More about Tunis, following my earlier post on what I presented at the conference there.
This is about the group that presented the conference, the International Music Council. And about international issues in music.
The IMC was founded long ago, in 1949, by UNESCO. It considers international music issues, and advocates positions on them.
So what are the issues?
I won’t claim to be an expert, but I noticed two. One is music advocacy, which we’re certainly familiar with here in the US. And, in particular, advocacy for music education.
Here we run into the same problems, I think, that I’ve talked about in arts advocacy, which can include a sense of entitlement, and grandly specious claims made for the power of art. Especially its moral power.
So in Tunis we had (on a panel on music education), a hopeful presentation on the power of music, which the presenter (from an Asian country) felt could be a tremendous force for good. At one point he stopped to note that music education had to encourage not just love and knowledge of music, but also critical thinking, so that students could resist any use of music as propaganda.
Which, if you ask me, undercut his claims for music’s moral force. If music can also be used immorally, then why should we be so certain of its moral power? The speaker then went on to celebrate an event in which massed schoolchildren sang a song in the presence of his country’s leader — but probably without much critical thinking about the politics involved.
Two speakers presented terrific correctives to this. One was David Price, a consultant from Britain, who talked about music education programs he’d taken part in, which essentially were guided by the students. That is, you find out what music the students like, what use they’re making of music, and you try to build programs around that. Rather than, for instance, teaching them about the music you think they should care about. (Classical music advocates, are you listening?) These programs, Price said, were a great success, and I can well believe it.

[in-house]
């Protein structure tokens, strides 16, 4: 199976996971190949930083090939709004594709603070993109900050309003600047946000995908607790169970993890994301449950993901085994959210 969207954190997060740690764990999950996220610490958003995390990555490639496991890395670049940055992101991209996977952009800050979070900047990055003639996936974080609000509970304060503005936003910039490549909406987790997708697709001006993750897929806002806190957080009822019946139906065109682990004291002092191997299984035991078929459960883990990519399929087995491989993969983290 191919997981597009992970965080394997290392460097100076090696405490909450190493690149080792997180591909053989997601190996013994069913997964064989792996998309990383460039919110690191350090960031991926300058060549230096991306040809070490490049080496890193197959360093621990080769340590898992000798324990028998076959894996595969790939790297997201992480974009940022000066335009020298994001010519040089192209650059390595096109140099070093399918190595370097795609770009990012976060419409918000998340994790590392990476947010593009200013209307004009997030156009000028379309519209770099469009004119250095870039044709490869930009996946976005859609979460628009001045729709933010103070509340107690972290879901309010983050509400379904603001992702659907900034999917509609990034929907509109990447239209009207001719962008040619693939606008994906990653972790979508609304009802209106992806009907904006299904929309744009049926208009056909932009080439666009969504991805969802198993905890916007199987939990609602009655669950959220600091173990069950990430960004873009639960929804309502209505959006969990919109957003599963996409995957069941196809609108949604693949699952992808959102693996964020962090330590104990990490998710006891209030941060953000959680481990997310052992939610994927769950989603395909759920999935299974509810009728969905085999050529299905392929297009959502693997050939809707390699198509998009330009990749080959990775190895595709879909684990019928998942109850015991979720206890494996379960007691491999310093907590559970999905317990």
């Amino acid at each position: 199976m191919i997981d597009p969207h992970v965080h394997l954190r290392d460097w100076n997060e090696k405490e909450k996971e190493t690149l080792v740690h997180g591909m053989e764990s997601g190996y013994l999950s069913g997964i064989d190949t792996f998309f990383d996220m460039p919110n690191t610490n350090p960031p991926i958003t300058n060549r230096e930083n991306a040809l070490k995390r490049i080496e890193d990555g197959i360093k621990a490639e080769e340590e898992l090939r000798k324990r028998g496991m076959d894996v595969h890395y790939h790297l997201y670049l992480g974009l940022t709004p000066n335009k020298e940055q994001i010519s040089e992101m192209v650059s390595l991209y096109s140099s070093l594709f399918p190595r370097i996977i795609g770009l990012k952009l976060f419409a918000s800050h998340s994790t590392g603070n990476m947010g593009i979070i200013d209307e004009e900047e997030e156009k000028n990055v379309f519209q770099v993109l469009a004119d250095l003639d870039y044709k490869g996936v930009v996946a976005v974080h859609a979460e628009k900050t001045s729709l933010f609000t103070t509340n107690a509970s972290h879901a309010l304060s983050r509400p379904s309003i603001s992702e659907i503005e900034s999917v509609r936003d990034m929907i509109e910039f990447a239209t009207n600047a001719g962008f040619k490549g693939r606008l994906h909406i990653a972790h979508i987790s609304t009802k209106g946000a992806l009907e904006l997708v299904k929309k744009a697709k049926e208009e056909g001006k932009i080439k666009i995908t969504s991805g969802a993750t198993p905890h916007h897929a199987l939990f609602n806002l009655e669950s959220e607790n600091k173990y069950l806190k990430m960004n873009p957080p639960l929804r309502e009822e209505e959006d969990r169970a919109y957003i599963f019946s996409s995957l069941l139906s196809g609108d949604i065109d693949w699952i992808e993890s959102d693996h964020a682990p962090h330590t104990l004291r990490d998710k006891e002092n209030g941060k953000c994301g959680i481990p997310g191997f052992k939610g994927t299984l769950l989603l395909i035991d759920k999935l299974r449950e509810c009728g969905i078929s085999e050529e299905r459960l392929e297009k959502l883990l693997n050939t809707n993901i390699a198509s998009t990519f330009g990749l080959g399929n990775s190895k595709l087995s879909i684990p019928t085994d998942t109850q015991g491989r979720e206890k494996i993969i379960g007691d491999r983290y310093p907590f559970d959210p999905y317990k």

The other corrective came from Wayne Bowman, professor of music education at the school of music at Brandon University in Manitoba. “All too often,” he said, “advocacy claims sound like last gasp efforts to defend instructional practices that have simply failed to keep pace with social and musical change.”
He challenged all kinds of conventional wisdom — music, he says, can’t honestly be said to make you smarter, to enhance critical thinking, to develop confidence, or to enhance communication. (In fact, anyone who sees how music works in the real world will notice that it often blocks communication, when people like widely diverse musical genres, and see someone else’s preference as a sign that the person isn’t worth talking to.)
I loved his paper, and Wayne very kindly agreed to let me put it online, which I’ve done. You can read it here. I highly recommend it.
Wayne, by the way, makes a pointed distinction between music training and music education. What’s the difference? A musician who can play the classical piano repertoire note perfectly, backwards and forwards, but who hasn’t heard even a single Charlie Parker recording is trained, but not educated. (My example, not his, though I think I can say he agrees with it.)
More tomorrow, about international music politics — more proof, by the way, that music doesn’t necessarily bring people together.